(The Hill) – A man who briefly worked in Rep. George Santos’ (R-N.Y.) office has accused the embattled New York Republican of sexual harassment in a letter sent to the House Ethics Committee on Friday.
In a letter that he posted to Twitter, Derek Myers said that he worked in Santos’ office for a few days as a “volunteer” before a job offer to work as a congressional staffer was rescinded on February 1. In the letter, Myers said he was alone in Santos’ office on Jan. 25 and was discussing mail received by constituents when the congressman asked him if he had a Grindr account, which is a popular gay dating app. Santos then told him that he had a Grindr profile, according to the letter.
Myers said Santos then asked him to sit next to Santos on a small couch where he placed his hand on Myers knee, interrupting the conversation about the mail. Santos asked Myers to go out to karoke that night, which Myers declined. Santos said that his husband was out of town and that Myers should “come over,” according to the letter, and proceeded to move his hand up Myers’ leg “into my inner-thigh and proceeded to touch my groin.” Myers said on Twitter that he also filed a police report with the U.S. Capitol Police about the incident.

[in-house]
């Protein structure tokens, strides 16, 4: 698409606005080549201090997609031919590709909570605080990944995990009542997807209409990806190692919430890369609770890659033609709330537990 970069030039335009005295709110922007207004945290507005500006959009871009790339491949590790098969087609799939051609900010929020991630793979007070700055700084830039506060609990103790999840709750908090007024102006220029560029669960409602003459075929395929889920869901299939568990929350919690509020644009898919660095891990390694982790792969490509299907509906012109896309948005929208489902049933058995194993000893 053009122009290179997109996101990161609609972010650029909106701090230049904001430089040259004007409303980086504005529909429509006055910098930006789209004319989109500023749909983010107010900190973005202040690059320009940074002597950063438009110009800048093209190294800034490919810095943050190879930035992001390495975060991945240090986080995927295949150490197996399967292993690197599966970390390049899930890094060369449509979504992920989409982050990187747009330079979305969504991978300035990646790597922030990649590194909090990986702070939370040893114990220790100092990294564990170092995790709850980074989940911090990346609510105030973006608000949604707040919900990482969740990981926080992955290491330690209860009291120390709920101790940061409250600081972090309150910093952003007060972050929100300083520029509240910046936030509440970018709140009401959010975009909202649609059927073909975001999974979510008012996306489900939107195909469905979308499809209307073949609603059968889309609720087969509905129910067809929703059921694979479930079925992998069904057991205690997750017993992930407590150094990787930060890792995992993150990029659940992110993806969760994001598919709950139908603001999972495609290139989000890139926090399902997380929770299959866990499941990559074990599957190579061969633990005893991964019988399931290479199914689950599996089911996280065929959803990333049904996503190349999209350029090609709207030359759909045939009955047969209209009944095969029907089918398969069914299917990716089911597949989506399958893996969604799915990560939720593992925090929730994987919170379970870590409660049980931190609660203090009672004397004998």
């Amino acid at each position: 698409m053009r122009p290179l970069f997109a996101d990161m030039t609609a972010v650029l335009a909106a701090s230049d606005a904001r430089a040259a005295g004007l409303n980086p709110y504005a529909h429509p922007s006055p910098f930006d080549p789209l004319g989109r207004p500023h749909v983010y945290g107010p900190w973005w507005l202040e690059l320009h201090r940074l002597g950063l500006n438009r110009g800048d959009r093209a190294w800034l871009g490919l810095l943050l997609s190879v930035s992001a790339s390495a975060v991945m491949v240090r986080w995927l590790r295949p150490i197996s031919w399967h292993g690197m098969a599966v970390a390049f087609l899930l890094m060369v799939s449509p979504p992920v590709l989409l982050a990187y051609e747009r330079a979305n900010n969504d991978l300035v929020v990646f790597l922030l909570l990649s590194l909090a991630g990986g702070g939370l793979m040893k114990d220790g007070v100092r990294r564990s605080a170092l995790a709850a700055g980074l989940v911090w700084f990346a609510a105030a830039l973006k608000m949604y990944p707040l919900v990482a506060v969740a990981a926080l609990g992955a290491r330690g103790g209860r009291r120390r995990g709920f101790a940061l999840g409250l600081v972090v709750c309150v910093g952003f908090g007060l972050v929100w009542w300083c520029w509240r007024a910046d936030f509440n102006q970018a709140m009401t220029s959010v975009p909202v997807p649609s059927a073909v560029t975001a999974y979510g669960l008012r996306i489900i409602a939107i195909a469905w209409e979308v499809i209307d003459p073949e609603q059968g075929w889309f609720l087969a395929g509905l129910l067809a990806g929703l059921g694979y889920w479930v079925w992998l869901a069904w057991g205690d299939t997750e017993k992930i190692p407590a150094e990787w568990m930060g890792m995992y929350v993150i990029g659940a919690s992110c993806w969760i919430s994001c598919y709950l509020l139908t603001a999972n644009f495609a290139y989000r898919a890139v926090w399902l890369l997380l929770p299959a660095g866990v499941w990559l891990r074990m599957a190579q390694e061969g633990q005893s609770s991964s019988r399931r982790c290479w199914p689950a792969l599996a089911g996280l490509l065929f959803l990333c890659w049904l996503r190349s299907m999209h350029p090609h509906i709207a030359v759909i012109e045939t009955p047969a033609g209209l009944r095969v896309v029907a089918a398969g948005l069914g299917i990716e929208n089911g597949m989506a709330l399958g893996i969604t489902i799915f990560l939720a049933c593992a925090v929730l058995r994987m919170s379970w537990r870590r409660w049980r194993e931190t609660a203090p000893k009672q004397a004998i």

In the letter, Myers also alleges that Santos’ office violated House Ethics procedures by allowing him to work as a volunteer for several days under the “promise of future employment.” “I have learned that such volunteer work within a Congressional office without the correct procedures being followed is in violation of the House Ethics and I am requesting this serve as an official request for an investigation into the violation of allowing a volunteer to work in the workplace and offload work from paid stat members onto the volunteer with the promise of future employment,” Myers wrote.
Last year, Myers was charged with wiretapping in Ohio after publishing audio of courtroom testimony that was obtained by a source in the Scioto Valley Guardian, where he was the editor-in-chief. Santos told Semafor that Myers also secretly recorded a conversation he had with Santos. Santos told Semafor that Myers “violated the trust we had in him” by recording the conversations. Santos cited the wiretapping charges as reason for rescinding the job offer. Santos office did not respond to a request for comment.